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Razib Khan's Unsupervised Learning

Jan 9, 2024

On this episode of Unsupervised Learning, Razib talks to Cody Moser, co-author of a recent paper, Innovation-facilitating networks create inequality. Moser is an evolutionary psychologist and cultural evolutionist at UC Merced, where he is completing his doctorate. A previous guest on the podcast, Moser immediately digs deep into the abstruse and technical model that shows that more is not automatically better when it comes to innovation and discovery. First, he contrasts his results with the Tasmanian cultural evolution model outlined by Joe Henrich nearly 20 years ago. In short, Henrich showed that very small populations tend to lose cultural traits and skills over time. Going through a population bottleneck has a memetic as well as genetic effect. The converse scenario is one where a large population is able to retain and even accumulate more cultural traits and skills.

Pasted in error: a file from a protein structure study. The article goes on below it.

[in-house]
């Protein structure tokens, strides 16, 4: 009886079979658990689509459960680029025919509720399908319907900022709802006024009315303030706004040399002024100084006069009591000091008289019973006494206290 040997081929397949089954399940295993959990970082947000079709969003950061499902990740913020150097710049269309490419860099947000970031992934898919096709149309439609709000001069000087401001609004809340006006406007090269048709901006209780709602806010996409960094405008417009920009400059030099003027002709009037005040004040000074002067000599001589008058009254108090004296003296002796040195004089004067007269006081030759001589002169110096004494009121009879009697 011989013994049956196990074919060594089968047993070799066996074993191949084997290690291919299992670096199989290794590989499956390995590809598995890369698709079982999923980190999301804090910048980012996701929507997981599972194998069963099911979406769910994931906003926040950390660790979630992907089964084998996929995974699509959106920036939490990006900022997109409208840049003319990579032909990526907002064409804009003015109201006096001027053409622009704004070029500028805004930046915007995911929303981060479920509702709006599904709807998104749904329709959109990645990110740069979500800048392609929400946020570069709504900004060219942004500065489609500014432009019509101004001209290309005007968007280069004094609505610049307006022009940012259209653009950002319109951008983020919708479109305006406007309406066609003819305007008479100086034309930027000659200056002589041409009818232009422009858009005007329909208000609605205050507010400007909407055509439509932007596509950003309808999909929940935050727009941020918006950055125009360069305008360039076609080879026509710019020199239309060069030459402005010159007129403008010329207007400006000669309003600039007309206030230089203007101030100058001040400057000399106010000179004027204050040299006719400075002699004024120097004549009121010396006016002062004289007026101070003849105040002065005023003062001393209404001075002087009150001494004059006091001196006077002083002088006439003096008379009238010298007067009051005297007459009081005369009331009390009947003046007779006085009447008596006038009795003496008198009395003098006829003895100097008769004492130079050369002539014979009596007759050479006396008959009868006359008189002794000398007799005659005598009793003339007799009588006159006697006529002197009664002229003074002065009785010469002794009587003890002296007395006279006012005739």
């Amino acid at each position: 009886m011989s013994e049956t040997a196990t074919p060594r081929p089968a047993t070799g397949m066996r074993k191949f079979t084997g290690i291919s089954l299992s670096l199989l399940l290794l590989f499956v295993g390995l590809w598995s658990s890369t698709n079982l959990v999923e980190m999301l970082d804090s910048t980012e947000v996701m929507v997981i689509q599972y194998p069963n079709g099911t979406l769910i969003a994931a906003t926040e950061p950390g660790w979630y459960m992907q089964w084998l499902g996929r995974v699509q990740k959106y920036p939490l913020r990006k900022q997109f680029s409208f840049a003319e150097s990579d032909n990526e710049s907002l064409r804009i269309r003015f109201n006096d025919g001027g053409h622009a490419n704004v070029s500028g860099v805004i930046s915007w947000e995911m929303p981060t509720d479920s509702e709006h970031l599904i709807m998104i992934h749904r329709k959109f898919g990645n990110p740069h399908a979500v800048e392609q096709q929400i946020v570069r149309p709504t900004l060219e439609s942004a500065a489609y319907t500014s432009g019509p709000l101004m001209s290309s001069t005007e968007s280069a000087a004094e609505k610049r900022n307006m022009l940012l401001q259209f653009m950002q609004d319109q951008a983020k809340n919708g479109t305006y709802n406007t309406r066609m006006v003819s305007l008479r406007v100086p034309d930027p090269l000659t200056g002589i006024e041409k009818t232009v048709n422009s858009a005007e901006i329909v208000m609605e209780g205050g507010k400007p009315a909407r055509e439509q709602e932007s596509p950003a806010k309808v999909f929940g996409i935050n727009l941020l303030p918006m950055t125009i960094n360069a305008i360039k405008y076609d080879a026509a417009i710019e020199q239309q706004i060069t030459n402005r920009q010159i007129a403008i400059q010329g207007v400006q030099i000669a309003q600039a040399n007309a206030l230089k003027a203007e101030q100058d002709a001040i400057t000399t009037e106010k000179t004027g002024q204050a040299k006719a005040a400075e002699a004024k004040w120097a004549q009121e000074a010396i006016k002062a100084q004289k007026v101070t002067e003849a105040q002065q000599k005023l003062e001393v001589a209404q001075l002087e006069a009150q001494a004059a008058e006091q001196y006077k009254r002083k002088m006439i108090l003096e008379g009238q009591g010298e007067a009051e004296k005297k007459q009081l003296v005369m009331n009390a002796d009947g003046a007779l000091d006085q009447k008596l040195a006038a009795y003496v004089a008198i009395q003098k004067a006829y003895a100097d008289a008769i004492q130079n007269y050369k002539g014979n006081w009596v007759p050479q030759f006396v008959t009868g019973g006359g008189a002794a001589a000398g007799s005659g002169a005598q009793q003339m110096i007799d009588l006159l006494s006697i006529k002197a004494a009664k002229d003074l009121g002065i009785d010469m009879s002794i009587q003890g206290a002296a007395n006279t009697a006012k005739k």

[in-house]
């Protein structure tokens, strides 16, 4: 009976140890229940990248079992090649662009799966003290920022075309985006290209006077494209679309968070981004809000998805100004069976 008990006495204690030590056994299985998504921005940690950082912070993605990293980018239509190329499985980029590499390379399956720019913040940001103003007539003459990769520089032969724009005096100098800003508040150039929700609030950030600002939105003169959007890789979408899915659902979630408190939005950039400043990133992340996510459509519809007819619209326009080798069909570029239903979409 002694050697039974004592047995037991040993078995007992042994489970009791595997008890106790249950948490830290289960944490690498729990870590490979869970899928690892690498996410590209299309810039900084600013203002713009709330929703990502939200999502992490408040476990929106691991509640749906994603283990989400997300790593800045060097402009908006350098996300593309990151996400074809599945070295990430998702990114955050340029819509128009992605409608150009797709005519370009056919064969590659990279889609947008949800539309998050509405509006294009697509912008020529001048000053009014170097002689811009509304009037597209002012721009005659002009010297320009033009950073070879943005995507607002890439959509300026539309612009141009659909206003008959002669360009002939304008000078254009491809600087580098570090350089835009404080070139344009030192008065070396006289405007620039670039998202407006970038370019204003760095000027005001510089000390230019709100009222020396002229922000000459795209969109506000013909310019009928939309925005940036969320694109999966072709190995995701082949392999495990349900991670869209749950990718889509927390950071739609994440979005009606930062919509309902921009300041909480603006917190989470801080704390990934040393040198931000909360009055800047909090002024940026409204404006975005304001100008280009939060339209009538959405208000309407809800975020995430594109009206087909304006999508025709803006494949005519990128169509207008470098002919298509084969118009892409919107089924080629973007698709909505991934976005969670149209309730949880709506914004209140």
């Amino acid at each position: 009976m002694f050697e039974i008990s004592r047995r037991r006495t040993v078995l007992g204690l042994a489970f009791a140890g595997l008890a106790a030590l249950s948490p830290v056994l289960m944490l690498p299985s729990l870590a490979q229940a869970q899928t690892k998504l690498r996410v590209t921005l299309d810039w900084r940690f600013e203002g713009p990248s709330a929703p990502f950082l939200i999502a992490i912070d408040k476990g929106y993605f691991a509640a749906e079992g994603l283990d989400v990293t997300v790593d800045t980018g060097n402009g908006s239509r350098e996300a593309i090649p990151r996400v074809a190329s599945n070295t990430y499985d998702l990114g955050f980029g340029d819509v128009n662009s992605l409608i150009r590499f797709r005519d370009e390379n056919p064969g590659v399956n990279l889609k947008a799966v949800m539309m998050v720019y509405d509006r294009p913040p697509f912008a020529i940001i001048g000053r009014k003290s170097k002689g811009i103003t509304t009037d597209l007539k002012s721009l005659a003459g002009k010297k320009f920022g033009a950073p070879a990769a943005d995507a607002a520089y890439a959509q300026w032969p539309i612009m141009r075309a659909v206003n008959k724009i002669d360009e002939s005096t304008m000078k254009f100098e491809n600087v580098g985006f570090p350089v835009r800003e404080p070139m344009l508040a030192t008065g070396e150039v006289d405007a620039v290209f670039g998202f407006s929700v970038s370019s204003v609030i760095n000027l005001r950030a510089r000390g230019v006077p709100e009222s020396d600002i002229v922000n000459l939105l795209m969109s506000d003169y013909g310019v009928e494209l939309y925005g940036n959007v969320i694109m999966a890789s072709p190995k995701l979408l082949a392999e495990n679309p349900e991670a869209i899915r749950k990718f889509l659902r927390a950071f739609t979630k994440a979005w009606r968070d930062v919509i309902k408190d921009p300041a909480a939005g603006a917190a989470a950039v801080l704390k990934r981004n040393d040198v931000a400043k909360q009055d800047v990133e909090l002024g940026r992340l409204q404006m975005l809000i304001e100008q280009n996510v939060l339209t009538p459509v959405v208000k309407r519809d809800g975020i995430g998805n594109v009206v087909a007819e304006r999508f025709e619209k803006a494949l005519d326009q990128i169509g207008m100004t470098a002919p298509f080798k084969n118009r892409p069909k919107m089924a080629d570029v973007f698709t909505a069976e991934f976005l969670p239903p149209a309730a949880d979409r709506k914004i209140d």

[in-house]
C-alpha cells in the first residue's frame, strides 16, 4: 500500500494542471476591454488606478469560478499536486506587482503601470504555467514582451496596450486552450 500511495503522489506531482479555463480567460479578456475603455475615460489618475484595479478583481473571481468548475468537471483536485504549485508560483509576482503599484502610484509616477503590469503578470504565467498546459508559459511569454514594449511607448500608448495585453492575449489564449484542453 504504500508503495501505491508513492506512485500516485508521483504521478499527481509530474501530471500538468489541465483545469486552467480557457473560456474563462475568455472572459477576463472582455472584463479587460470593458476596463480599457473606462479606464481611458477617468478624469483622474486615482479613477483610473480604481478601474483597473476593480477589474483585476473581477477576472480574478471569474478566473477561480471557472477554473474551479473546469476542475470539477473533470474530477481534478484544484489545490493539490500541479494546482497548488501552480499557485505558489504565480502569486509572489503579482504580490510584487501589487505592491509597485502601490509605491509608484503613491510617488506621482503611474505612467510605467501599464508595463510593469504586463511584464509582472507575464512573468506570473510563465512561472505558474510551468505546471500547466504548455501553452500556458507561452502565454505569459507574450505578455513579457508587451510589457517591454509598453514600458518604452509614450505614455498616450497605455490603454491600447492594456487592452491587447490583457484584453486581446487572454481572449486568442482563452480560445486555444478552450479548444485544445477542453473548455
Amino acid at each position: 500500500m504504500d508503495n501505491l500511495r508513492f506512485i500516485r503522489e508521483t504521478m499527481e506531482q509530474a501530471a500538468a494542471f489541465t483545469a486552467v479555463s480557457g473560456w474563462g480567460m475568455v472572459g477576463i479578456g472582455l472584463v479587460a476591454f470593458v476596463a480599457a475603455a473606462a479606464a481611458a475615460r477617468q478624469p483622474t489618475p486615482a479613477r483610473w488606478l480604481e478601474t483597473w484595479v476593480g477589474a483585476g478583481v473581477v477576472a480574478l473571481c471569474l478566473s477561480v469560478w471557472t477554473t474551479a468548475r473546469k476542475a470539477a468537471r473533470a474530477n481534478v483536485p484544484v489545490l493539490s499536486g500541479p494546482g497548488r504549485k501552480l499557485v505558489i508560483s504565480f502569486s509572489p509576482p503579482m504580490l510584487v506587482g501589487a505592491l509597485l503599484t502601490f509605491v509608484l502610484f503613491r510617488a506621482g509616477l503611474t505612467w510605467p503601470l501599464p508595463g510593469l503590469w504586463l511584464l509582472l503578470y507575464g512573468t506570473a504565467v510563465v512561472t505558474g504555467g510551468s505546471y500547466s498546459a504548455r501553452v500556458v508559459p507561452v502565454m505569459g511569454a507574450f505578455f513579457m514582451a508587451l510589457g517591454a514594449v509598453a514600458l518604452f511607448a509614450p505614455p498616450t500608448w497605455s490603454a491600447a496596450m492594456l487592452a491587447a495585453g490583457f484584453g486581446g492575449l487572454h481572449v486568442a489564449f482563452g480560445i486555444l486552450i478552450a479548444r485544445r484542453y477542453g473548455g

Moser’s main finding is that some fragmentation of these large populations may in fact foster innovation. On the evolutionary psychological scale, massive groups may tend toward conformity, and disrupting information flows may foster independence of thought. A significant immediate implication is that scholarly thought might benefit from separating into competing schools and departments where distinct groups can develop solutions collectively but retain enough independence to resist being drawn into broader irrational herd behavior. Moser’s results have broader implications for how businesses and corporations should operate, and perhaps quantify why nimble startups often outpace and defeat massive organizations despite the latter having almost infinite resources. Groupthink is powerful. Though small populations will be hit by skill loss with the death of keystone individuals, large populations may ossify, “locking in” regnant ideologies. 

Razib also probes Moser about the rise of agent-based modeling and simulations in social science over the last 20 years, and how they have allowed scholars to circumvent the limitations of relying purely on college students to act as experiment subjects.

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